Iowa Senate Passes Bill to Limit Vaccine Passports

May 7, 2021 Updated: May 7, 2021

Iowa’s Senate on Wednesday passed a bill that would limit local governments and businesses from requiring that residents to show CCP virus “vaccine passports” as proof of immunization to enter an area or receive a service.

The measure was passed 32-16 by state senators in a vote and it now heads to Gov. Kim Reynolds’ (R) desk to be signed into law.

The legislation sets out that state contracts and grants will be denied to governments and local businesses if they require residents to show that they have been vaccinated against COVID-19, the disease caused by the CCP (Chinese Communist Party) virus.

It bans “the mandatory disclosure of whether a person has received a vaccination for COVID-19, disqualifying certain entities from receiving state grants or contracts,” excluding health care facilities.

Local governments would also be prohibited from mandating that residents have their vaccination status on their identification cards.

“Here in Iowa, we will protect Iowans from being forced by tyrannical governments to inject their body with chemicals that they may or may not wish to have,” state Sen. Jake Chapman (R) said, the Des Moines Register reported.

Vaccine passport systems have come under fire in recent weeks, with several Republican governors—including Texas Gov. Greg Abbott and Florida Gov. Ron DeSantis—issuing orders to block such systems from being implemented in their respective states. Some civil liberties proponents have speculated that a passport system would divide society into two distinct classes of people: those who are vaccinated and those who are not.

The vaccine passports are typically an app with a code that verifies whether someone has received the jab or recently tested negative for COVID-19. Versions of the passport are in use in Israel and are in development in parts of Europe, and are seen by some proponents as a way to safely help rebuild the pandemic-devastated travel industry.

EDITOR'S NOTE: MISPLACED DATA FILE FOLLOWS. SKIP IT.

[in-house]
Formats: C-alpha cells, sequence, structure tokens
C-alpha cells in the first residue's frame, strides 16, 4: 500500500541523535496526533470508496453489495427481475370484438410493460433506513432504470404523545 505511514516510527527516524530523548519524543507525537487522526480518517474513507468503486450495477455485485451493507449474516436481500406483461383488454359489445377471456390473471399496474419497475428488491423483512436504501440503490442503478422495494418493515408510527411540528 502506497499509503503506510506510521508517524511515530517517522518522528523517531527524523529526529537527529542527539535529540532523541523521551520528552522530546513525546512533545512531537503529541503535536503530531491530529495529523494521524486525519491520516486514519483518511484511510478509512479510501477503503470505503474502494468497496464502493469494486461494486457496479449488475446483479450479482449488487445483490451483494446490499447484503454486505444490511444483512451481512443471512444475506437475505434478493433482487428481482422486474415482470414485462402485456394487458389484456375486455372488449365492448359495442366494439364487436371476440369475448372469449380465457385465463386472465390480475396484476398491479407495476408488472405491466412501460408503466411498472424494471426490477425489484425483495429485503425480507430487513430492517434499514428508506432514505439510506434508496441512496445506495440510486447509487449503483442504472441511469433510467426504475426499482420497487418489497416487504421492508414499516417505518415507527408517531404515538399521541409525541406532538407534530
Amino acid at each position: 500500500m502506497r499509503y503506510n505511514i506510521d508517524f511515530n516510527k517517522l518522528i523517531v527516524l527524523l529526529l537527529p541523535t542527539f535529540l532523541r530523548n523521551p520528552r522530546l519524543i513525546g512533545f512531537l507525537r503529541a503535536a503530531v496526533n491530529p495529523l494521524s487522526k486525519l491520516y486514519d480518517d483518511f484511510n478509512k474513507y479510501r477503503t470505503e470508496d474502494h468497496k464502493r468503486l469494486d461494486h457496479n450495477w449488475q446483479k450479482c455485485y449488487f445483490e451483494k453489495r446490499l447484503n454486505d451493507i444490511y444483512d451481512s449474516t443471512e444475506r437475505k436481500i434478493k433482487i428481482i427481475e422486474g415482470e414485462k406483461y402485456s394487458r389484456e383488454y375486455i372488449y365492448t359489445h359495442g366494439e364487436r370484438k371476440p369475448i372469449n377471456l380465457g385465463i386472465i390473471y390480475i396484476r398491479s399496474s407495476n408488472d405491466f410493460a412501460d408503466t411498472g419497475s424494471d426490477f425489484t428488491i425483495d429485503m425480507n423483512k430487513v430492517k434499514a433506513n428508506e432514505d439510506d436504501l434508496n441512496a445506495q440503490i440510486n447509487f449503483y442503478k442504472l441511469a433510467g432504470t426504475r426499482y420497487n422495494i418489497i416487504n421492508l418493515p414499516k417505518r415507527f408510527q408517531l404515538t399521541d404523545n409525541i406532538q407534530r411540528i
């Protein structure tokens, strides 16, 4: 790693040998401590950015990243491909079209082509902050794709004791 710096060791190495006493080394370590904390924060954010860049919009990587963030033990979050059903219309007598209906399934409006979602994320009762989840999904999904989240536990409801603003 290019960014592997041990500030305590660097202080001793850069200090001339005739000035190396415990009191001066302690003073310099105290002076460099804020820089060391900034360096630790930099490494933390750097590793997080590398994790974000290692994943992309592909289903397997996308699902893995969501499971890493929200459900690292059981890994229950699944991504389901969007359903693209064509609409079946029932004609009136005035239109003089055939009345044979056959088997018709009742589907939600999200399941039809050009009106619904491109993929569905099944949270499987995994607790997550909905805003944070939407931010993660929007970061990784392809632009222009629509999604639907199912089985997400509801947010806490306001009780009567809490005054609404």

The American Civil Liberties Union (ACLU) in late March also voiced concern about such proposals, saying that it would likely violate Americans’ privacy—namely if there is a centralized, digitized system. The group noted that individuals who do not have a smartphone with an app that shows they are vaccinated could be excluded from certain services.

So far, no federal agency has mandated a vaccine passport-type system, although New York state recently rolled out its “Excelsior” app that would allow individuals to enter sports arenas, events, and more if those facilities use it. The app, however, is not mandated by any state law.

White House Press Secretary Jen Psaki signaled last month that the Biden administration will not be supporting or developing CCP virus vaccine passports.

“The government is not now, nor will we be supporting a system that requires Americans to carry a credential. There will be no federal vaccinations database and no federal mandate requiring everyone to obtain a single vaccination credential,” Psaki said during a White House press conference.

Iowa governor Reynolds said last month that she strongly opposed vaccine passports.

Jack Phillips contributed to this report.